The seed for this idea was planted long ago, when I was an actress in Hollywood. I worked with a cute young guy on many sets, he became a friend, and I was fascinated with him. He had the simplest life. He lived in his car- a station wagon of some sort- with just a cooler on the floor at the passenger seat and a bar between the front and back seats to hang his clothes.  He worked, like many of us did, on different sets every day, and between the craft service table, free meals, and long hours, he didn’t have to worry about buying food or even having a place to hang out. And with a gym membership to shower and stay healthy, he was pretty well set up.  It was the freedom- the unencumbered nature of his lifestyle- and the adventure of it that appealed to me.

Over the years I’ve thought of him and wondered how long he ended up doing that. I’ve often mentioned to friends in those “would you ever?” conversations how while I wouldn’t want to have to live in a car, I think I’d want to, to see what it was like. As I got older, fewer and fewer friends would agree and more and more would say I was crazy.

I’ve also become a much more environmentally aware person in the last decade, and began following the tiny house movement and minimalist and green lifestyle proponents. I started reading Natural Home Magazine, and oodles of books and websites, eating up info and using what I’d learned to renovate our fixer-upper house and try to create a smaller footprint.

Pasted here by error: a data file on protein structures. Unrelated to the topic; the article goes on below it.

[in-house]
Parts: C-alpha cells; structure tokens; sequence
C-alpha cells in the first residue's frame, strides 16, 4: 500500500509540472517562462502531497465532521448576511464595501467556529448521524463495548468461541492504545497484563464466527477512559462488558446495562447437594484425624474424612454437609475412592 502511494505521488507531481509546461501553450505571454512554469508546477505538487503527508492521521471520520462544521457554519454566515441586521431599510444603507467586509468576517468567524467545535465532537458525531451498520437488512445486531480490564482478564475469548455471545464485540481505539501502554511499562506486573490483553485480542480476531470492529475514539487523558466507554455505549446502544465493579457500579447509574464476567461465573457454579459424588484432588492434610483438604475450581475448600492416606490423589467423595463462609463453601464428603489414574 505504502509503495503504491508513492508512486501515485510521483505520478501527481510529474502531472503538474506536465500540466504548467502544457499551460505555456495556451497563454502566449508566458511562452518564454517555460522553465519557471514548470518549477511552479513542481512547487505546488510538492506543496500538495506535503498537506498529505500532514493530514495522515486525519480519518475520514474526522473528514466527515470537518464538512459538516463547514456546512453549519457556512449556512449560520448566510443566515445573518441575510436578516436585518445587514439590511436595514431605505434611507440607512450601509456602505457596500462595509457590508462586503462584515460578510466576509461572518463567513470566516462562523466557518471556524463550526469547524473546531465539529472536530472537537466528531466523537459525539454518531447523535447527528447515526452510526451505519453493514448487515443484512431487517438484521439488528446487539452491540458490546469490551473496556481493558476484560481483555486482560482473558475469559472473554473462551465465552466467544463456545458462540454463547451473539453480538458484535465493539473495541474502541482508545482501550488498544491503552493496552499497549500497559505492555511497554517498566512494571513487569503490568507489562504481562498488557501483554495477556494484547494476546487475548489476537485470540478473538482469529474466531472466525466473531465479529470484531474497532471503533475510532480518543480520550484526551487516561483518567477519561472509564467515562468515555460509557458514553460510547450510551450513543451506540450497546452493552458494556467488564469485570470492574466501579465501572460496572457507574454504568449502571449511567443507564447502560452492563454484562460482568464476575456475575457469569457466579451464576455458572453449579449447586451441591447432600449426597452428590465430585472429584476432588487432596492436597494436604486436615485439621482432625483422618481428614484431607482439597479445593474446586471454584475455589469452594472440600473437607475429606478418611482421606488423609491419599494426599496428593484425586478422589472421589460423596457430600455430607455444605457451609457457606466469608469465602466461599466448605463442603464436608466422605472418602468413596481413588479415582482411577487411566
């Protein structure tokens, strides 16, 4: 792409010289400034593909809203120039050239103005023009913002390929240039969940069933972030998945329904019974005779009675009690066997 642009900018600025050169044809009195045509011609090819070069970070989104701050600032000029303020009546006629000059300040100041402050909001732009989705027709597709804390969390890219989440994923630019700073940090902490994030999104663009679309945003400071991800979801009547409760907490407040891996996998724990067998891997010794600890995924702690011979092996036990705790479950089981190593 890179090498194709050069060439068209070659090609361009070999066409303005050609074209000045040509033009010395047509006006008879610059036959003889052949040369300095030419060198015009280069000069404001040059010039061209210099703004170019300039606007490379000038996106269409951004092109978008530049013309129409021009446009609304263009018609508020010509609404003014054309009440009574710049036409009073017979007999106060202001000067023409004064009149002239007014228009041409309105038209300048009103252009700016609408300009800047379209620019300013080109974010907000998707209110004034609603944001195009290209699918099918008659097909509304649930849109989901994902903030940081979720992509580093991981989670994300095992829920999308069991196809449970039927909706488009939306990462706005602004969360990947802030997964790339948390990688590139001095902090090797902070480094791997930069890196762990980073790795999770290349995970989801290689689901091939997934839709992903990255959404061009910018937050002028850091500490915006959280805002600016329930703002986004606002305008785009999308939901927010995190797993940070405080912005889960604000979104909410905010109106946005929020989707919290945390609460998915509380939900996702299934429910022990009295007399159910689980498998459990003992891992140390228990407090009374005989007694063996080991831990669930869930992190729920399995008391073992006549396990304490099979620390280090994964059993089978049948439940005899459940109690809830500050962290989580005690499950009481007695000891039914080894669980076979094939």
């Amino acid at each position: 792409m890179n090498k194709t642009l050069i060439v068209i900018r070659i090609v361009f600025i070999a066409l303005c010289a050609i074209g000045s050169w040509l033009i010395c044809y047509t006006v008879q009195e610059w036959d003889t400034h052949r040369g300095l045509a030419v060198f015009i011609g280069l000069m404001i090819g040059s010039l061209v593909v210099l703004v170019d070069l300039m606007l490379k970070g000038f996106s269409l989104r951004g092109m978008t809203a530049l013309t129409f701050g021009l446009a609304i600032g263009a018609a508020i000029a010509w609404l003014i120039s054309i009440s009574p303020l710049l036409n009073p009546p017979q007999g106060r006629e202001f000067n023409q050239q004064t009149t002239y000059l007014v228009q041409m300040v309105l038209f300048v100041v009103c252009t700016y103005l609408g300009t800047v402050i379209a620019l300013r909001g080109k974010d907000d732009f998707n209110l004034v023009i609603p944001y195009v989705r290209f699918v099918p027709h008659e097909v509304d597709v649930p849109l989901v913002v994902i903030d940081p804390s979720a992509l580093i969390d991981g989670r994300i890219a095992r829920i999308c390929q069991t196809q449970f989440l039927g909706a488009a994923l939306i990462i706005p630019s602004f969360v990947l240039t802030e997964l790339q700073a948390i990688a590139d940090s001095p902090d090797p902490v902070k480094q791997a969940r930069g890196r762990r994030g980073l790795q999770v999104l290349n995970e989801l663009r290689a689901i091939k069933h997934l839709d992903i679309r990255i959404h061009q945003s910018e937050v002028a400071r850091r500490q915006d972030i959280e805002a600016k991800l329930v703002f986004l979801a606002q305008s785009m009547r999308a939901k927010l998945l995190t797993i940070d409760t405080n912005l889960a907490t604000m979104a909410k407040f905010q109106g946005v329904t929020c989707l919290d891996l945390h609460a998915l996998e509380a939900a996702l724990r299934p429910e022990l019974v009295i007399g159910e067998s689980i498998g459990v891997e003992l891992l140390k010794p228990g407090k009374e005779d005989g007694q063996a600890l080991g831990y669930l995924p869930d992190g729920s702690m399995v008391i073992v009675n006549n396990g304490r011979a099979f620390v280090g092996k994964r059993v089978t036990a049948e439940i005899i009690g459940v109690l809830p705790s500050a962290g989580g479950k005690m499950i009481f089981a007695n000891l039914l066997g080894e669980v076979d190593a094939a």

So it was, fresh off a split from a ten year marriage, of giving up a house and most of my possessions with a plan to give up more when the dust settled, when I was craving all that I’ve mentioned here, that this crazy thought would nearly topple me with excitement…my eureka! moment.

I want to live in a vehicle. Not just travel in a vehicle, but live in a vehicle. A space in which I can live, work and travel with all, or at least most, of what I own. I told my friend Leslie, who studies sustainable systems my plan. She loved it. “But it can’t be some big, ugly old, gas-guzzling thing that makes me feel like divorce is leaving me destitute!” I said. Or absolutely kills my budget for that matter. She cracked up, knowing that I am debt-free (aside from the house we’re likely selling that Francisco currently pays for) and have good savings. “It has to be CUTE and GREEN!” I went on. At some point, with a slip of a tongue (Leslie’s) cute and green became CREEN, and with that portmanteau as my umbrella criteria I began the hunt that led me here